As online college courses have become increasingly prevalent, the general public and college presidents offer different assessments of their educational value. Just three-in-ten American adults (29%) say a course taken online provides an equal educational value to one taken in a classroom, according to a March 2011 survey. By contrast, fully half of college presidents (51%) say online courses provide the same value.

More than three-quarters of the nation’s colleges and universities in the survey offered online classes. About one-in-four college graduates (23%) have taken a course online, according to those in the general public who were surveyed. Among those who graduated in the past decade, the figure rises to 46%.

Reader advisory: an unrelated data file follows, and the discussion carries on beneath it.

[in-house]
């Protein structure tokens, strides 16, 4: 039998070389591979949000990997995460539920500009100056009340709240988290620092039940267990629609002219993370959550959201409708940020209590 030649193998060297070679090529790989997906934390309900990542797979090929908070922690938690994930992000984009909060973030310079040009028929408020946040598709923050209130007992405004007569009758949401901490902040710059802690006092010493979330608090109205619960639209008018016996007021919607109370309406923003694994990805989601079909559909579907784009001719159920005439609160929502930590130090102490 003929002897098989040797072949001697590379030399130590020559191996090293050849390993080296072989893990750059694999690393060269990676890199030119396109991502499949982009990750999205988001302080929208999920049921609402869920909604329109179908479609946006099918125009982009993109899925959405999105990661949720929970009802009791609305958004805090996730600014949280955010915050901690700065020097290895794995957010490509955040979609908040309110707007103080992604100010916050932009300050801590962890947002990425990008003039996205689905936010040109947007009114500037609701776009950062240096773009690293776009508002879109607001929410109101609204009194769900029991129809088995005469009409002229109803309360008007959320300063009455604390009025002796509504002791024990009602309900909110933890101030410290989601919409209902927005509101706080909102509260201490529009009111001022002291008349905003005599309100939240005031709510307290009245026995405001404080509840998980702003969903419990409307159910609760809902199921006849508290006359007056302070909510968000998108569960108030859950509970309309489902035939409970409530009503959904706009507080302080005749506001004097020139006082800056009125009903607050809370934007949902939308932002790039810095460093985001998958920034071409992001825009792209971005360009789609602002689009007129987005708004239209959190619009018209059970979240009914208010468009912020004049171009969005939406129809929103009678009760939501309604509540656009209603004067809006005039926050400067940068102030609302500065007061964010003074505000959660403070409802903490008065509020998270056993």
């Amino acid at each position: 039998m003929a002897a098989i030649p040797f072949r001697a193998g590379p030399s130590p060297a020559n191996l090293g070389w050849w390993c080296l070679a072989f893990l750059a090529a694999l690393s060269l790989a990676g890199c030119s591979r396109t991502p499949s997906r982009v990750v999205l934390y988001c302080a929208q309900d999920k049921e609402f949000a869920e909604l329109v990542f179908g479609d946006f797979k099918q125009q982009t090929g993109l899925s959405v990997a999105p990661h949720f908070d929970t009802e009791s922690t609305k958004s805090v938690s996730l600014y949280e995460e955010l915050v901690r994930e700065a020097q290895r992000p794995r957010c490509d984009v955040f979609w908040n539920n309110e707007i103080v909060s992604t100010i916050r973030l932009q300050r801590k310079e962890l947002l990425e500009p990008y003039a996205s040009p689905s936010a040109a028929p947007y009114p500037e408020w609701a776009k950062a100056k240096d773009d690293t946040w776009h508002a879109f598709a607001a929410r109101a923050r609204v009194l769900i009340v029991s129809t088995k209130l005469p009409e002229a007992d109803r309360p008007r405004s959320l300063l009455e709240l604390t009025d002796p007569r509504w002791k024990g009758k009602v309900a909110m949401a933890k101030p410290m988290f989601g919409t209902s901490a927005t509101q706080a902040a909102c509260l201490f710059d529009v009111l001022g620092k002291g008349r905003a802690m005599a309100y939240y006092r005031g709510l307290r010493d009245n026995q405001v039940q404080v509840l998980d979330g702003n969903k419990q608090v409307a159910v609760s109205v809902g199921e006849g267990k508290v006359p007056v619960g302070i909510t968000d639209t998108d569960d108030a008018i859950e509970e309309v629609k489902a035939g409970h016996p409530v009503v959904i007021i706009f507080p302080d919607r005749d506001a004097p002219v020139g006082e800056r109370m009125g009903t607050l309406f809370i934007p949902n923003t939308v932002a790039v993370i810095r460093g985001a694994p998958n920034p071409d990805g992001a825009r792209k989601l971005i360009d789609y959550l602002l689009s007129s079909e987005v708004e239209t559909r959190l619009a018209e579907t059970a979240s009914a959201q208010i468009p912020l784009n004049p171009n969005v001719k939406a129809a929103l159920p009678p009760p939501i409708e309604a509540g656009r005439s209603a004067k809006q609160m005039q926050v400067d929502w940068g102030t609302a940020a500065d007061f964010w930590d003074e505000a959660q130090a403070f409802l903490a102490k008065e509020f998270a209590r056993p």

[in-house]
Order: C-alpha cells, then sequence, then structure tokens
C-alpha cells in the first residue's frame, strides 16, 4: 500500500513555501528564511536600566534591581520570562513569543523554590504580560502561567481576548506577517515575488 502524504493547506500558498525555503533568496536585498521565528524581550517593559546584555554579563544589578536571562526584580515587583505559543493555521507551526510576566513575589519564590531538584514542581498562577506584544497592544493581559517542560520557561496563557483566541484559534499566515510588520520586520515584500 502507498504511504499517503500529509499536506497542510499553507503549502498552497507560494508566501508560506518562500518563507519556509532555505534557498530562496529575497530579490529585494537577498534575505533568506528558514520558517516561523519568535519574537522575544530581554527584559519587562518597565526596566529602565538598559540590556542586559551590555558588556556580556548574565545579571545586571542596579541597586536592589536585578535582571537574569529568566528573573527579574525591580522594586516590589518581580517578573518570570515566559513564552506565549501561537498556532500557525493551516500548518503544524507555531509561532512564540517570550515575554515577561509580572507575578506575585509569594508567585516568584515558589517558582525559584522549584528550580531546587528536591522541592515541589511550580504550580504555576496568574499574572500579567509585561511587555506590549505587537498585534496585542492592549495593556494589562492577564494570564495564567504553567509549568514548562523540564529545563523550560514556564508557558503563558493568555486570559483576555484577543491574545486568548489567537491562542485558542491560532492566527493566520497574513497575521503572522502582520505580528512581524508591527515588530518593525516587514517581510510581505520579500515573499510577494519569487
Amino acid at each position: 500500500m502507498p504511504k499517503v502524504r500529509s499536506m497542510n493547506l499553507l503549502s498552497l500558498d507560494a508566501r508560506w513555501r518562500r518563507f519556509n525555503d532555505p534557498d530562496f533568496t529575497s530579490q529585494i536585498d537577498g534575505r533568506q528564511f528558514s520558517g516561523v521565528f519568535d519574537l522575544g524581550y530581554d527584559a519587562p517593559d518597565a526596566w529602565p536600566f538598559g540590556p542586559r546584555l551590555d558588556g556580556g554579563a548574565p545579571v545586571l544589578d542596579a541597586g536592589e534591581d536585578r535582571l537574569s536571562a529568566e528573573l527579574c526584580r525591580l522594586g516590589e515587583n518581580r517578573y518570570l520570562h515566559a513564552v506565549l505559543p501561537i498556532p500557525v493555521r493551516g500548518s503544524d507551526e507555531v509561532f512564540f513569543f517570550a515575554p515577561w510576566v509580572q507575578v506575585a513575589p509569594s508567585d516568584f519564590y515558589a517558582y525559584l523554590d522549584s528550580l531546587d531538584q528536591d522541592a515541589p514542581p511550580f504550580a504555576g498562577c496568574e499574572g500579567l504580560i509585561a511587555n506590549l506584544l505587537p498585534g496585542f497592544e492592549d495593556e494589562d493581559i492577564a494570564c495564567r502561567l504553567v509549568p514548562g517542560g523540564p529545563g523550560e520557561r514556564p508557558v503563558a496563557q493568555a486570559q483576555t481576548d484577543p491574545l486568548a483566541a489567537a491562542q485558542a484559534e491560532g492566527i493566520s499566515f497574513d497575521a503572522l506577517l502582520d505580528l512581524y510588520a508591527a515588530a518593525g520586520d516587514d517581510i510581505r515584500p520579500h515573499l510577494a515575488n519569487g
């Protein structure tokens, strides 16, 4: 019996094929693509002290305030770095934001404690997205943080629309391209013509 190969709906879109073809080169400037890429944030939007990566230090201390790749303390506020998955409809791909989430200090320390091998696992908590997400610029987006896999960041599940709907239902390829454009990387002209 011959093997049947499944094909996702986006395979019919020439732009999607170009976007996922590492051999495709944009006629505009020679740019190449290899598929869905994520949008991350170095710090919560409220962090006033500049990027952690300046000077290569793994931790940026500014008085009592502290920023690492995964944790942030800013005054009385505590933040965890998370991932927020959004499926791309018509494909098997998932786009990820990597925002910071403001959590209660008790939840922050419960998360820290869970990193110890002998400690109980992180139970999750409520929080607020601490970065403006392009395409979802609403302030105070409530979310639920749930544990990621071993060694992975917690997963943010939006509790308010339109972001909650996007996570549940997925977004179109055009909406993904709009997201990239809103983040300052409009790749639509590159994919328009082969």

Adults who have taken a course online have a somewhat more positive view of the value of this learning format: 39% say a course taken online provides the same educational value as one taken in person, a view shared by only 27% of those who have not taken an online course.

College presidents see the trend towards online courses continuing. While 15% report that more than half of their current undergraduate student body has taken at least one course online, 50% predict that 10 years from now a majority of their students will be taking classes online. Read More

Michael Piccorossi  is director of digital strategy at Pew Research Center.